Of course, the 1948 Beaver is a tremendous little workhorse. Who would say no? But not even 2000 Beavers were ever built. Meanwhile, the DC-3 or Beech 18 had been working the bush since the late 1930s, and far exceeded the Beaver in numbers alone on every continent! Then came the Cessna 180/185. Well, Beaver, please stand aside.

The ultimate bushplane in my view has to be the Antonov An-2 biplane: more than 10,000 built, service since 1947 on all continents, incalculable loads carried, current presence still in the many hundreds if not a few thousand, production life from pre-Beaver to post-Beaver, on and on. However, mention this in Canada and you make a new brigade of furious enemies wishing you every malevolence imaginable: “Puleeze, keep the facts to yourself, we Canadians prefer our myths!”

Then comes our beloved Arrow, Canada’s grandest aviation tall tale, and one that never goes away. Wonderful technology project that it was, it wasn’t to be and for all the good reasons. Even so, Arrow silliness again crops up in this April 3, 2009 Toronto Star article. Not surprisingly, the perpetrator is an academic – ironically, when it comes to history, these folks can be pretty sloppy with the facts.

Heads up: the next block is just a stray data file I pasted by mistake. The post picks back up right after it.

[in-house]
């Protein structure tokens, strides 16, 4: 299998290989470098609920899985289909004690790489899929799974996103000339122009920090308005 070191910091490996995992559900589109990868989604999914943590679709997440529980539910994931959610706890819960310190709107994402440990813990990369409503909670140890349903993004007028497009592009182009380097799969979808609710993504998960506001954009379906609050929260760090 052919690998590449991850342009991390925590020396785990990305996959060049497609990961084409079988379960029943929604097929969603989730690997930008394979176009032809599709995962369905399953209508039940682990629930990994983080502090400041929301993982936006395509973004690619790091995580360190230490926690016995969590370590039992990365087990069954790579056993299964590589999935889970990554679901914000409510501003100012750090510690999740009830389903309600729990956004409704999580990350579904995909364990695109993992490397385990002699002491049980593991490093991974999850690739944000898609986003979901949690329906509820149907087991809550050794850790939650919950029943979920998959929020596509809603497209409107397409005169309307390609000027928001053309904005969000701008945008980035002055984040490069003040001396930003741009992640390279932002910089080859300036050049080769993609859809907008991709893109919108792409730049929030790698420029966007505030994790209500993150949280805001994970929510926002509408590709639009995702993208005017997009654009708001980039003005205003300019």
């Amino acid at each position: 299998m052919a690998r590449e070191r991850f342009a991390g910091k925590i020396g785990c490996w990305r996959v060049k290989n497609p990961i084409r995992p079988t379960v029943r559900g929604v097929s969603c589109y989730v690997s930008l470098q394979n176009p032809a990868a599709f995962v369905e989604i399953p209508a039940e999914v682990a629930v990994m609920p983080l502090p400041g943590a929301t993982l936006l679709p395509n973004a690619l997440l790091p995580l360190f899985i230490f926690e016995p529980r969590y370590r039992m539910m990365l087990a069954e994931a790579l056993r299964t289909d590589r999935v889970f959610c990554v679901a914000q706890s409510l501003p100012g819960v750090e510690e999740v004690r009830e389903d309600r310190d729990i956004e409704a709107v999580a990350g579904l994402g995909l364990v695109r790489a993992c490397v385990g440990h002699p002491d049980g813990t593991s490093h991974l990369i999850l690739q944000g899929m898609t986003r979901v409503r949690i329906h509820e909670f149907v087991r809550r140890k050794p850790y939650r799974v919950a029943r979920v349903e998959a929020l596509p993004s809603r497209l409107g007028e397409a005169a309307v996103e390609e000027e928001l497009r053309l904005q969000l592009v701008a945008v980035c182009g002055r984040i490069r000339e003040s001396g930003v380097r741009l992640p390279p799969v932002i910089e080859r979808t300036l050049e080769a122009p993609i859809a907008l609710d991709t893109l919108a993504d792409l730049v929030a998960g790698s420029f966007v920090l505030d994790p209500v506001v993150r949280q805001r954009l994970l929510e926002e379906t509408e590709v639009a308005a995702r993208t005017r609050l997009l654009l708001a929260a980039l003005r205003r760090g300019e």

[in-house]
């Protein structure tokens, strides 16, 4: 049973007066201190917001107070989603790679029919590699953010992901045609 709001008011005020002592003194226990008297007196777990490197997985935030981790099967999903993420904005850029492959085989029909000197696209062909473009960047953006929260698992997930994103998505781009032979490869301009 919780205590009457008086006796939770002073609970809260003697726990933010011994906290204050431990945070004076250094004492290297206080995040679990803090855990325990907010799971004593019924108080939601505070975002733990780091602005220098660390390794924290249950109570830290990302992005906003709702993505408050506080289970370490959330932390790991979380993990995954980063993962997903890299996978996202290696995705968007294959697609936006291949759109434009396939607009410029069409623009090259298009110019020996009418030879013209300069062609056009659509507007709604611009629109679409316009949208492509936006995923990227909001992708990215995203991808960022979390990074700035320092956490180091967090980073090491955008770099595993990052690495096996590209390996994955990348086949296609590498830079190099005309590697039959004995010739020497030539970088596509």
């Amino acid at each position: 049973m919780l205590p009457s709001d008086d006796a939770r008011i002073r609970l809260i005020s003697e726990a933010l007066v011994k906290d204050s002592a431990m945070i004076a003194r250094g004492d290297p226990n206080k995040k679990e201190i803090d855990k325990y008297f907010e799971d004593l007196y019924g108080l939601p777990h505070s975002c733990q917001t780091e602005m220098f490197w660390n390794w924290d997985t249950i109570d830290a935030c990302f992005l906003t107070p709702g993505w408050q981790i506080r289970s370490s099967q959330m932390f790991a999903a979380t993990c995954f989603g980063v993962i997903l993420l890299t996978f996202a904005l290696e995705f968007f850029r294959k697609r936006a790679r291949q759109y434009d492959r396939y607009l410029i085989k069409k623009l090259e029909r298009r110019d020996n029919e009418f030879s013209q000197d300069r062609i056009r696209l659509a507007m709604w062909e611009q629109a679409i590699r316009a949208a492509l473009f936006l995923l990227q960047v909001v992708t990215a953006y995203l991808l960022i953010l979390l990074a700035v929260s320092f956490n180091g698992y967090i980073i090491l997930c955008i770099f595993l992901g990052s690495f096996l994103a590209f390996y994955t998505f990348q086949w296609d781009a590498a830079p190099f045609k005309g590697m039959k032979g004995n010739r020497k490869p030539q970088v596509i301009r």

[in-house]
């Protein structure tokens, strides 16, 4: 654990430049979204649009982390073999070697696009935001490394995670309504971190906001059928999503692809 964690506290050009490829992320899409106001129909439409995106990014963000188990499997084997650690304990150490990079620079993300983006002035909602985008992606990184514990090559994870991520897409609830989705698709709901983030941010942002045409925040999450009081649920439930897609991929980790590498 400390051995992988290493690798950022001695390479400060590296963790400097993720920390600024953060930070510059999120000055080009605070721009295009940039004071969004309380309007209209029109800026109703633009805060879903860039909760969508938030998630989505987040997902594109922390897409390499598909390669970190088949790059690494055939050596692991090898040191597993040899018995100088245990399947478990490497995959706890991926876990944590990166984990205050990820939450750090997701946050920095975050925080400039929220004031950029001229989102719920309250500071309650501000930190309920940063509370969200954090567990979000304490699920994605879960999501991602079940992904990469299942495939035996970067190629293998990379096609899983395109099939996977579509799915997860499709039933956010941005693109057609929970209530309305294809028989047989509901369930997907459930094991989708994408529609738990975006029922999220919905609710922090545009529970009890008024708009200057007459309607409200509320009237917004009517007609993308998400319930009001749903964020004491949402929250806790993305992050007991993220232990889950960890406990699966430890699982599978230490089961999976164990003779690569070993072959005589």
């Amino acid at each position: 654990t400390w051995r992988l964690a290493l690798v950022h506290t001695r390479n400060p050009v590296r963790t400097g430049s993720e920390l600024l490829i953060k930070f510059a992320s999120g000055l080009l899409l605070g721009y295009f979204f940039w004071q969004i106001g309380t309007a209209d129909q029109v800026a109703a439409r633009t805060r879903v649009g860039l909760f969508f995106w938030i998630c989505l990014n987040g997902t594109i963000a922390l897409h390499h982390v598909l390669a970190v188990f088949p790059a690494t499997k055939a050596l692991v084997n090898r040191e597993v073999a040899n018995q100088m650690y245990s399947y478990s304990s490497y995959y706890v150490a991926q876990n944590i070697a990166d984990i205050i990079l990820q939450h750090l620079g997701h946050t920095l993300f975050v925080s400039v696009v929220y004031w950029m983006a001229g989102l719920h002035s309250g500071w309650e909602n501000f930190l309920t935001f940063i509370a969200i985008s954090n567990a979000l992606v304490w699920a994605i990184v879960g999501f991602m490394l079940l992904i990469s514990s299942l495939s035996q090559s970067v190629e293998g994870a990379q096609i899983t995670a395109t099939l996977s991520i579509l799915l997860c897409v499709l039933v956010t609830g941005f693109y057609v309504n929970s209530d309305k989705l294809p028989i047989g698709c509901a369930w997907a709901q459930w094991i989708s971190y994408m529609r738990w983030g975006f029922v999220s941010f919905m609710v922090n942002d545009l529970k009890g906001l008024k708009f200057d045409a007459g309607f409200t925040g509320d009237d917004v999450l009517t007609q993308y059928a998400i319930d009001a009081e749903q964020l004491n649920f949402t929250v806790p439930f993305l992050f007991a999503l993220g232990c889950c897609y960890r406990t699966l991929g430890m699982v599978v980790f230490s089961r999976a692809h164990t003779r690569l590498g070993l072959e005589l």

In “Privatization of AECL Radioactive Issue for Ottawa”, Prof. Duane Bratt of Mount Royal College in Calgary, begins irrelevantly and erroneously by harkening back to the Arrow: “In 1959 the Diefenbaker government shut down the Arrow, the world’s most technologically advanced interceptor aircraft. Not only did it mean the demise of a uniquely Canadian high tech invention, but it also forced thousands of highly skilled scientists and engineers to leave the country.”